BRC Fire Department Says: Don’t Be Like These Bozos

by Penny Stone

(Photo by aip2000)

(Photo by aip2000)

The list of things you can do at Burning Man is as long as your imagination — it’s an experience of a lifetime. And nothing sucks more than having your Burn cut short.

I’m Penny Stone, Fire Chief of your Burning Man Volunteer Fire Department. We are 100 firefighters strong, from all over the world, and probably one of the most eclectic fire departments you’ll ever hopefully never have to call. While we specialize in fire, we also have rescue and hazmat teams.

I’ve got some tips to keep you safe and keep your Burn rolling. Here goes…

Baffling Your Generator

I was riding through the Black Rock City streets last year when I saw smoke billowing out of the back of a pickup truck. Turns out a participant had wrapped his generator (in the truck bed) with a foam mattress to decrease the noise — and then he put a plastic dog kennel over it to hold everything in place.

I dragged the smoking mess onto the playa and extinguished it. The owner came out of his tent, smiled and said “I was just trying to make it less noisy.”

There are plenty of ways to baffle your generator safely, like this for example.

Make sure generators have proper clearance from flammable objects (ahem, including foam mattresses).

Overfilling Your RV’s Propane Tanks

Let’s say you rent an RV. The RV propane tank you filled in a cooler place is now at a higher altitude and temperature, and that propane you’re smelling is it off-gassing. You know what propane smells like? You’ll want to in case it happens to you.

Tell the person filling your propane tank that you’re going to Burning Man (or at least “the desert”). A gas leak detector would be a good idea, too.

Electrical Sanity in Your RV

True story: In 2012, Black Rock Volunteer Fire Department responded to an RV that these guys had bought, the electrical system for which wasn’t designed for the demand they put on it. The electrical lines under the floorboards overheated and started a fire that engulfed the RV. Fortunately, everyone got out in time.

Make sure a qualified electrician and mechanic inspects your RV before purchasing. AND MAKE SURE YOU HAVE A WORKING FIRE EXTINGUISHER OR TWO!!!

Fire in Your Camp

fireexBurn barrels and flame effects are wonderful to chill around at night. But remember they need adequate clearance, and they must always be attended! It only takes a stray spark to set your neighborhood on fire, quickly.

Designate someone as the Pulse of Fire in your camp. Pay attention to wind speed, wind direction and the height of your flame, and make sure you don’t overload your burn barrel (it happens a lot).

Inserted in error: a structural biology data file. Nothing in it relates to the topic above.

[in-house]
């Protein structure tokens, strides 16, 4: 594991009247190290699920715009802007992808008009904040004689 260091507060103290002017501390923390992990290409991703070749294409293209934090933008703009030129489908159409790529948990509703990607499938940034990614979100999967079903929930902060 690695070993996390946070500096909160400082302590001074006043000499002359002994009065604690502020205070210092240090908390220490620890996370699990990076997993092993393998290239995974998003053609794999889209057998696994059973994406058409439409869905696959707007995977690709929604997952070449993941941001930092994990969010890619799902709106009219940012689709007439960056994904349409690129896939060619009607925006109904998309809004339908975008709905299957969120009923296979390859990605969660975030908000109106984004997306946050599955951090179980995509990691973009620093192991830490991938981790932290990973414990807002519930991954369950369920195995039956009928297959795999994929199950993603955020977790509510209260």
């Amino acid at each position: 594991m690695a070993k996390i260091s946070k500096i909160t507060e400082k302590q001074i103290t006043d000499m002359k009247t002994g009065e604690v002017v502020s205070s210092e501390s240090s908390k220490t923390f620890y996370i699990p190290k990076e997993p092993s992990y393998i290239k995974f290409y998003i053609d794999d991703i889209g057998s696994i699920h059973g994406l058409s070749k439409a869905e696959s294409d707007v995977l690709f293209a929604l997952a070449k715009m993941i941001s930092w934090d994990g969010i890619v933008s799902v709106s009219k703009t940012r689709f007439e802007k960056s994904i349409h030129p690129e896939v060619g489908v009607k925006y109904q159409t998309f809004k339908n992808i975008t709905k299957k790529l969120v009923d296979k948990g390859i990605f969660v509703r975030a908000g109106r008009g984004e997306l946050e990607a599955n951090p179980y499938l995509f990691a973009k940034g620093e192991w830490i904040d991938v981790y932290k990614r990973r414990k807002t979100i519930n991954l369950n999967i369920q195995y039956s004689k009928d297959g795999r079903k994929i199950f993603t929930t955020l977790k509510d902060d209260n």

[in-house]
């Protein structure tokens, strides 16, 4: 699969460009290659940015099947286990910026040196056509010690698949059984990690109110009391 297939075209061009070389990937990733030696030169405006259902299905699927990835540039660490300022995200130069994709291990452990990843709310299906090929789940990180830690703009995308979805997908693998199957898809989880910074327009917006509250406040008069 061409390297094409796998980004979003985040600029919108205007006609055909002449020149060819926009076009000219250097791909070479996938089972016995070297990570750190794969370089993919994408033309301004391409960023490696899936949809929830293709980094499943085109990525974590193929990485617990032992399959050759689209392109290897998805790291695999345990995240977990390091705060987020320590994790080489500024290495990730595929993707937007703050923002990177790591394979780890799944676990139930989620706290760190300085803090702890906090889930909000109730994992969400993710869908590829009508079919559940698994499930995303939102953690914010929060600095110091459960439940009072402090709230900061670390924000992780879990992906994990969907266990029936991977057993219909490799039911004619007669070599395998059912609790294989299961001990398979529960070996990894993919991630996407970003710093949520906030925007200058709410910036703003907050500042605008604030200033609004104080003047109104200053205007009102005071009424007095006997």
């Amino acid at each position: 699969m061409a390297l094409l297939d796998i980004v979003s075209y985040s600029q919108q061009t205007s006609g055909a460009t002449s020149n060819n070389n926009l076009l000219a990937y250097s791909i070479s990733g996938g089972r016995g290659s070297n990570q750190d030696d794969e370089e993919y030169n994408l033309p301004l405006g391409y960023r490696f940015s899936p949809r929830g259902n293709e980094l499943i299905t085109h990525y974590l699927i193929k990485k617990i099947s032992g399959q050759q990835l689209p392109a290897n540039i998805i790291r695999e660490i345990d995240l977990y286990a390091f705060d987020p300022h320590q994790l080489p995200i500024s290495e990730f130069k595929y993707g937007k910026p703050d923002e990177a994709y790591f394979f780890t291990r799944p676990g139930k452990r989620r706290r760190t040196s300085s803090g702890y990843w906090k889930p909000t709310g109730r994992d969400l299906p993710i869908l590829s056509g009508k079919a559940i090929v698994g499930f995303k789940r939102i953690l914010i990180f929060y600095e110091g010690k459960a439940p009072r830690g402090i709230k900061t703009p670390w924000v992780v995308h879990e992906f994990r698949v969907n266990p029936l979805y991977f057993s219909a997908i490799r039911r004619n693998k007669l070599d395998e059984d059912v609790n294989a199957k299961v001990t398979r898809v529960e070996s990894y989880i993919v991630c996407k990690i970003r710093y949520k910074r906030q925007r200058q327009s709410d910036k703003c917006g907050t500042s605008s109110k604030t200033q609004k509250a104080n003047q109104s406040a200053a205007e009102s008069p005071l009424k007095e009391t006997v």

AND MAKE SURE THERE IS A FIRE EXTINGUISHER IN A VISIBLE AND ACCESSIBLE PLACE AND ALL YOUR CAMPMATES KNOW WHERE IT IS. A 4×4” post painted red and placed in a five gallon bucket with sand or cement makes a great place to mount an extinguisher.

Questions? We’re Here to Help!

If you have questions about how to set up a fire plan for your camp or village please feel free to contact us at fuel here: fuel (at) burningman.org. We can help with questions on fire safety, fuel storage and dispensing, fires in camp and flame effects. We’re here to make your burn FABULOUS. Besides, WE BURN MORE THAN YOU.

Download a handy, printable fuel safety document (PDF – 3MB)

How to Stay in Love at Burning Man

by Ariel Root Wolpe

(Photo by Jenny Beatty)

(Photo by Jenny Beatty)

To Burners coming to Black Rock City for the first time in a romantic relationship,

You already know that Burning Man is a harsh environment — it’s hot as hell, there’s little natural life to be found, and a bad dust storm can wipe you out. But perhaps less known is that Burning Man is tough on relationships, in particular the romantic kind. In fact, the Burning Man website takes this seriously enough to offer a Relationship Survival Guide. But never fear — there are ways you can prepare yourself and your partner to make sure Burning Man is the best possible experience for each of you, your relationship, and for whatever group you are camping with.

Burning Man is like traveling to a different country (even for Americans) — you’re there for a limited time, and you will want to get the full experience, and you might even feel resentment at missing out on the things you want to do. There are many personal experiences to be had on the playa, and journeying alone can be equally as rewarding as exploring together.